Payroll Deductions Are a Popular Option for Long-Term Health Care and Life Insurance

By Shapiro, Joel A. | The CPA Journal, September 1996 | Go to article overview

Payroll Deductions Are a Popular Option for Long-Term Health Care and Life Insurance


Shapiro, Joel A., The CPA Journal


Despite the escalating cost of employee benefits, a growing number of small businesses are adding two additional products to their benefits package. That's because the products, voluntary payroll deductions for long-term health care and for life insurance, enable employees to have the premiums deducted from their paychecks at little or no cost to employers.

In particular, the voluntary payroll deduction concept is serving as a partial solution to the potentially devastating cost of long-term health care. Conservative estimates indicate that one of every three Americans will require long-term care (many before they reach old age), and that two-thirds of those who receive it will consume substantially all of their assets in paying for it during the first year.

With such sobering statistics in mind, 13 U.S. insurance companies now offer group long-term health care policies. Though most are designed for a minimum of 200 participants, a few insurers offer group plans for as few as 25 employees. But even companies too small to meet that minimum can realize savings for their employees by buying individual policies together from the same carrier to quality for so called "list-bill discounts."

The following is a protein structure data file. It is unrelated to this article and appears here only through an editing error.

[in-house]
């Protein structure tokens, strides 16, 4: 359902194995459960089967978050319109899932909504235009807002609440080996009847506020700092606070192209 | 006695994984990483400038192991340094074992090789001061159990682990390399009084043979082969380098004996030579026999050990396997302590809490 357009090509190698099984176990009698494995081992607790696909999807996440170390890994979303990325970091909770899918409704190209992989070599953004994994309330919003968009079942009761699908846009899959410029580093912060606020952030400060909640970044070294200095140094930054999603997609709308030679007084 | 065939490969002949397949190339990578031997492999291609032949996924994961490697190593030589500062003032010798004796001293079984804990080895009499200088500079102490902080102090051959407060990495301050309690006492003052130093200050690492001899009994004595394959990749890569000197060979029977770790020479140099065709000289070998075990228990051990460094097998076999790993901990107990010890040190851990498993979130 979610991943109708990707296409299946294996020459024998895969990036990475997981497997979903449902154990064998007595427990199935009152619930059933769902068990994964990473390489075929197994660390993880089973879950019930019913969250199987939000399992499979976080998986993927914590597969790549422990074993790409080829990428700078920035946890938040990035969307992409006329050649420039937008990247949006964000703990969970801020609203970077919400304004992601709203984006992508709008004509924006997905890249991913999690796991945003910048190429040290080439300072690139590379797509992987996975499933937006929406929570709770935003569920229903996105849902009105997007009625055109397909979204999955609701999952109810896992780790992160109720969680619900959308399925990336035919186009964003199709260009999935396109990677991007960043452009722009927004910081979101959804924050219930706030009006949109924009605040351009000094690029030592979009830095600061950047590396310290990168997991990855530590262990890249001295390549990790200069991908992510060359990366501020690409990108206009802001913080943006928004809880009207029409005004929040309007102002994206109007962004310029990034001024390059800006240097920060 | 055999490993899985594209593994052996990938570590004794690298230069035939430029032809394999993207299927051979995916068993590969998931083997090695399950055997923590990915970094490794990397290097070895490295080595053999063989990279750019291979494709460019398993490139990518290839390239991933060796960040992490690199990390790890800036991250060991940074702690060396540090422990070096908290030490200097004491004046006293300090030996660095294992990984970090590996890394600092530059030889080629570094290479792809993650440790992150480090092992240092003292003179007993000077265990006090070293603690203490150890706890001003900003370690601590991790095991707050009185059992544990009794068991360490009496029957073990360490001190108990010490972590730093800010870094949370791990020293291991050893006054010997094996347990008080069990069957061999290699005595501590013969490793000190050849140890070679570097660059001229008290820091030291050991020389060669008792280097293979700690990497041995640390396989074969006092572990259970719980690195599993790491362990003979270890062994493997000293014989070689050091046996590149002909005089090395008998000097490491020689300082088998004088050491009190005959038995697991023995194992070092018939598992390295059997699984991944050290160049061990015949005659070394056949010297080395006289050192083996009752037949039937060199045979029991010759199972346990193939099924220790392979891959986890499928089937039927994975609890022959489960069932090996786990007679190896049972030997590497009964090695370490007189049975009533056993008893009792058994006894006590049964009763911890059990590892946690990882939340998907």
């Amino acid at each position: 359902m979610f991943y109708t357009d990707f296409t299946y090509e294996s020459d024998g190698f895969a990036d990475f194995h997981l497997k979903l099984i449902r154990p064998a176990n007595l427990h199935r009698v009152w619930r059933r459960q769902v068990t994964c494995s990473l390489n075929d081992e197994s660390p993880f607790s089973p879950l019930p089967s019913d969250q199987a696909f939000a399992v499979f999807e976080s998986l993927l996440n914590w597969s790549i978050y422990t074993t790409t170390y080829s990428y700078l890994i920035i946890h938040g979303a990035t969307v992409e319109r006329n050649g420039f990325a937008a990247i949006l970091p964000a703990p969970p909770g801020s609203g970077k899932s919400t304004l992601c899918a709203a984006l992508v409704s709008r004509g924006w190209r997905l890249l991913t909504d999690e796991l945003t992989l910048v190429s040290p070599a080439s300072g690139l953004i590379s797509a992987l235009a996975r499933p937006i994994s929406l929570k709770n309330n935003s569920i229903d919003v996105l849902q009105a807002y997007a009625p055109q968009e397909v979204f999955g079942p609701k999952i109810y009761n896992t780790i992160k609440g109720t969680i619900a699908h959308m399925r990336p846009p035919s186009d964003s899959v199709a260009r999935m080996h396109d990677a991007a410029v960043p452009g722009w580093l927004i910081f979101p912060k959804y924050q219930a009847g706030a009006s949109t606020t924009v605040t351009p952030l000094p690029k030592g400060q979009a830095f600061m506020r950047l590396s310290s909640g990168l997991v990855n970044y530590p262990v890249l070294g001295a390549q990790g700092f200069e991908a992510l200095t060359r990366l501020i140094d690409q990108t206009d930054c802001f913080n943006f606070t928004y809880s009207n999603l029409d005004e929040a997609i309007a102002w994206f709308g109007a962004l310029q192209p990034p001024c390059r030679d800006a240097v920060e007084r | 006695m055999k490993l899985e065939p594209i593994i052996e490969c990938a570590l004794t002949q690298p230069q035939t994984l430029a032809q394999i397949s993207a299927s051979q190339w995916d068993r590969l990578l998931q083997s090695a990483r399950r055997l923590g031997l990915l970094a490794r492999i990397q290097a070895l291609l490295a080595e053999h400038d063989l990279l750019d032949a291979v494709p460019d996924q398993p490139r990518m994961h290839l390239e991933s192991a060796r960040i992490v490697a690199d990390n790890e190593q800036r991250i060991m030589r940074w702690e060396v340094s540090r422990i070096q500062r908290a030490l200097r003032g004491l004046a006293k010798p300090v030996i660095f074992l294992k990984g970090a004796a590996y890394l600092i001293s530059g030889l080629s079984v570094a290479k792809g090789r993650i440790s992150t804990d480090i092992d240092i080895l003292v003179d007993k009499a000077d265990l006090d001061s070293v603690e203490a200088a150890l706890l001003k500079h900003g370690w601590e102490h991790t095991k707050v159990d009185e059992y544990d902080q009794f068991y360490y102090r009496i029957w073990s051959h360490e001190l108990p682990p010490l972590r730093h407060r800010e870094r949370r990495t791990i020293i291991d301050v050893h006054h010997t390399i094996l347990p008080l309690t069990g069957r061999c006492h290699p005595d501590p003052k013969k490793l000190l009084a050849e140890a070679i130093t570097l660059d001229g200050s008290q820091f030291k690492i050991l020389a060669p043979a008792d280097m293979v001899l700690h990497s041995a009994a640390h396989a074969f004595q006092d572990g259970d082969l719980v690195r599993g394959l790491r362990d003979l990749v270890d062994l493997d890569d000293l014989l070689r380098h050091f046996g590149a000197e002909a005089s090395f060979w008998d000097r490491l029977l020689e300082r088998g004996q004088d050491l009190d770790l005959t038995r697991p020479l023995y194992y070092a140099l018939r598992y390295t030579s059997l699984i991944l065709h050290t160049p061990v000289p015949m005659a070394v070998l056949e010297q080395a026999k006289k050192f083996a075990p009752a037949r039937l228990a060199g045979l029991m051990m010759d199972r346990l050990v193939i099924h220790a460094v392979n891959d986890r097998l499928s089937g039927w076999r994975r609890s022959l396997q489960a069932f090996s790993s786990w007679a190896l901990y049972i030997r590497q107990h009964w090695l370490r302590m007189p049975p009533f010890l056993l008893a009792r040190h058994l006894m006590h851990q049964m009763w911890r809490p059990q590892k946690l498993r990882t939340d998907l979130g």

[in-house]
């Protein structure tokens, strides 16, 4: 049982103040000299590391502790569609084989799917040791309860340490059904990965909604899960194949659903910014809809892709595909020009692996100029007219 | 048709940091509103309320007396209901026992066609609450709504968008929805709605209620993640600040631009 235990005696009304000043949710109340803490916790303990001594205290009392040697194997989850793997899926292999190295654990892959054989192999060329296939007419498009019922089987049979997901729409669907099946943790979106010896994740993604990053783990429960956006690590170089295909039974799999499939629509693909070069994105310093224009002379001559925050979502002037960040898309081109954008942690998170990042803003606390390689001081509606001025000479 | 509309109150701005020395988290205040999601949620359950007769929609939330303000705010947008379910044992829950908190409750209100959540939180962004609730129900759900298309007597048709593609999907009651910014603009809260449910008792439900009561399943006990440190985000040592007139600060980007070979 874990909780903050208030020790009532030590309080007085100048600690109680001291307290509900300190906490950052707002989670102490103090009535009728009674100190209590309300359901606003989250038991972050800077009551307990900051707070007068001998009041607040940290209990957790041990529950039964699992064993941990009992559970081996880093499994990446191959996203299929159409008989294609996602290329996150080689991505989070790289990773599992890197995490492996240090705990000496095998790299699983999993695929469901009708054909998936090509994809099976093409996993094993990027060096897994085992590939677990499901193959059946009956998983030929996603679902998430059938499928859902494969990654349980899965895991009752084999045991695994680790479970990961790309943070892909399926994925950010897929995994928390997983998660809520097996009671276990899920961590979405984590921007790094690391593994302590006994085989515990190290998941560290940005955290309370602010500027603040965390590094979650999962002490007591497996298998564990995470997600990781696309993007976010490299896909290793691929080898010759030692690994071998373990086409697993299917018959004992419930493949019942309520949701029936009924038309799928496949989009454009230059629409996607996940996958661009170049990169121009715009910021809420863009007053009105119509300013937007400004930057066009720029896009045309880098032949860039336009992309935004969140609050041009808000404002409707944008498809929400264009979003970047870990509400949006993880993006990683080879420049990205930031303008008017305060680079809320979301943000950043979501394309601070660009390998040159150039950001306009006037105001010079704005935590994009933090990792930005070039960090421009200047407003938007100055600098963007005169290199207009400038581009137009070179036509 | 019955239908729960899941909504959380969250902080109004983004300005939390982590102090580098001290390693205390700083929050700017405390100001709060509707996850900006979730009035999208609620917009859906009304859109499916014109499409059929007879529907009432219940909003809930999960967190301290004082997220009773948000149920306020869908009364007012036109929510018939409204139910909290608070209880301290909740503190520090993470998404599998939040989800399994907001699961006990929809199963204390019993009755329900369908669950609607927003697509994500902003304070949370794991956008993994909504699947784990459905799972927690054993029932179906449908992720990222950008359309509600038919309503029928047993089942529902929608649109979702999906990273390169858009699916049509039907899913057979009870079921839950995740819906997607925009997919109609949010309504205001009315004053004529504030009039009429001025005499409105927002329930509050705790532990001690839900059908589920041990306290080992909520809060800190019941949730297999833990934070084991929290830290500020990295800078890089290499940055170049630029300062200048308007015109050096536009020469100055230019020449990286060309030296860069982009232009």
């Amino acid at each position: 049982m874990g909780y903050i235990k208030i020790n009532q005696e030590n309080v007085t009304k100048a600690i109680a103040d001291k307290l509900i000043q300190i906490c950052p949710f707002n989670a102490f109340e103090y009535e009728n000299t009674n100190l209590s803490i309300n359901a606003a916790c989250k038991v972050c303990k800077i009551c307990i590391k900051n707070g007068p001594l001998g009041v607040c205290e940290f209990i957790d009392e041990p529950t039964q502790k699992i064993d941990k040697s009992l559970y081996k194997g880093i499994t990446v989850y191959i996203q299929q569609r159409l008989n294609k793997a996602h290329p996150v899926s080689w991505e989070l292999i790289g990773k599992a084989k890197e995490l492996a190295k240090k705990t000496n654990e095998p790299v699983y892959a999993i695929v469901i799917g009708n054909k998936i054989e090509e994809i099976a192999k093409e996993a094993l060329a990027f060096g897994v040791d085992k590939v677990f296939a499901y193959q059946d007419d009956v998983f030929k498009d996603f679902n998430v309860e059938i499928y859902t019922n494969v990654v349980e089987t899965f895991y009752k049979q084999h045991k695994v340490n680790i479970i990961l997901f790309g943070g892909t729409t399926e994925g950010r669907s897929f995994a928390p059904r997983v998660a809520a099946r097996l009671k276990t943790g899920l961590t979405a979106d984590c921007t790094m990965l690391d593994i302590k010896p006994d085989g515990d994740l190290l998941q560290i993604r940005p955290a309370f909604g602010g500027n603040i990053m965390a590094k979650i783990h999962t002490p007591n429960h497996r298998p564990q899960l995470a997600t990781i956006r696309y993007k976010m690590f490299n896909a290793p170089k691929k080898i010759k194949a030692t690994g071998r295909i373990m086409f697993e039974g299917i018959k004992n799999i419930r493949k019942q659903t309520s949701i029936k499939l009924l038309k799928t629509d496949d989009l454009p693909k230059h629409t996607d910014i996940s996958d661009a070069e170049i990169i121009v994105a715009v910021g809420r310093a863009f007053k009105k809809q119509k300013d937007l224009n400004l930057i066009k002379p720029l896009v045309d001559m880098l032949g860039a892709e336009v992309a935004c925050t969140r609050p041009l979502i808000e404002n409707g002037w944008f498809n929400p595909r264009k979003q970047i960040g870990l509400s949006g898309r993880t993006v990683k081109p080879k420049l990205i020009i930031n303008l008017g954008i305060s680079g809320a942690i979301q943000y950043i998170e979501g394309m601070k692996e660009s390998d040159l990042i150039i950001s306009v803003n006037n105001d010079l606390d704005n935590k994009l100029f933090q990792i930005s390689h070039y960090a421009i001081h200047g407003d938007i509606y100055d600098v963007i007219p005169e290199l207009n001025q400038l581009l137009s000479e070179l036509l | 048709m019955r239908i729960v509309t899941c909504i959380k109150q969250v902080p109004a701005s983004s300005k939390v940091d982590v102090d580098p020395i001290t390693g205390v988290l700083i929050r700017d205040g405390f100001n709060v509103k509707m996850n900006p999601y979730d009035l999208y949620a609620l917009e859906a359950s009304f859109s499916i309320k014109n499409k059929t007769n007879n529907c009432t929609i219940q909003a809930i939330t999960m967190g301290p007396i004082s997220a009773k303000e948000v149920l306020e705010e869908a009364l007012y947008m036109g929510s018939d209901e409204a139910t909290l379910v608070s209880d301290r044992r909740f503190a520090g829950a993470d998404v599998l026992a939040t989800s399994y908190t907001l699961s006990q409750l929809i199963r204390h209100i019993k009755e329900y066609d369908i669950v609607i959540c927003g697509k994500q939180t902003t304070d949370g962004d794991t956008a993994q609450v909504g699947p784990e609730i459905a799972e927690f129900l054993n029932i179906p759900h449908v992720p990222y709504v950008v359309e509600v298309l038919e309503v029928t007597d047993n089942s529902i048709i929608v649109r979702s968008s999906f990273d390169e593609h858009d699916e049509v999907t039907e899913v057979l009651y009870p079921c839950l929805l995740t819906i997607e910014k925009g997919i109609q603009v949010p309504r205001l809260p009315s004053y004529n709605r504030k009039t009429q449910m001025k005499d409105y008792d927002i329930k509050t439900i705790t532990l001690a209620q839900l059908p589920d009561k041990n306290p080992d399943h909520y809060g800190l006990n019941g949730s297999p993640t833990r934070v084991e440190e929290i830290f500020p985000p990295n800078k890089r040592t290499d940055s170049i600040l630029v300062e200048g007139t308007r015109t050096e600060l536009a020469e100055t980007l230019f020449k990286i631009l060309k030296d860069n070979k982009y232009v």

Estate Planning Tool

Payroll deduction for long-term health care protection can serve as an important estate planning tool. Even for affluent employees, a few years in a nursing home can wipe out an estate. And though Medicare provides for skilled nursing care at home, it does not cover nursing home care or home custodial care. In fact, Medicaid recipients usually must liquidate and deplete almost all of their assets to receive nursing home benefits.

Employer-provided long-term health care policies require that the employer pay for a specified base amount of coverage-usually a monthly benefit ranging from $500 to $2,000 per month-while offering employees the option to supplement that coverage through payroll deduction.

What does that cost an employer? The answer depends, of course, on the base benefit, but also in large part on the average age of employees. Typically, for a $2,000 per month base benefit, the cost of providing a 40-year-old employee with the basic nursing home and home-care benefit is approximately $12.40 per month. Therefore, minimum coverage for, say, 30 employees and spouses whose average age is 40, would cost $8,928 annually. If the average age were 45, the annual cost would be $12,096.

Because the company is paying for the base amount, an employee can, in effect, double his or her coverage for half the costs or triple it for two-thirds the cost. If that seems excessive, consider the fact that nursing home care now typically costs $50,000 to $60,000 a year in New York.

Although for simplicity's sake "employees" are referred to as the plan participants, most group plans accept not only spouses but other immediate relatives, including parents and grandparents. …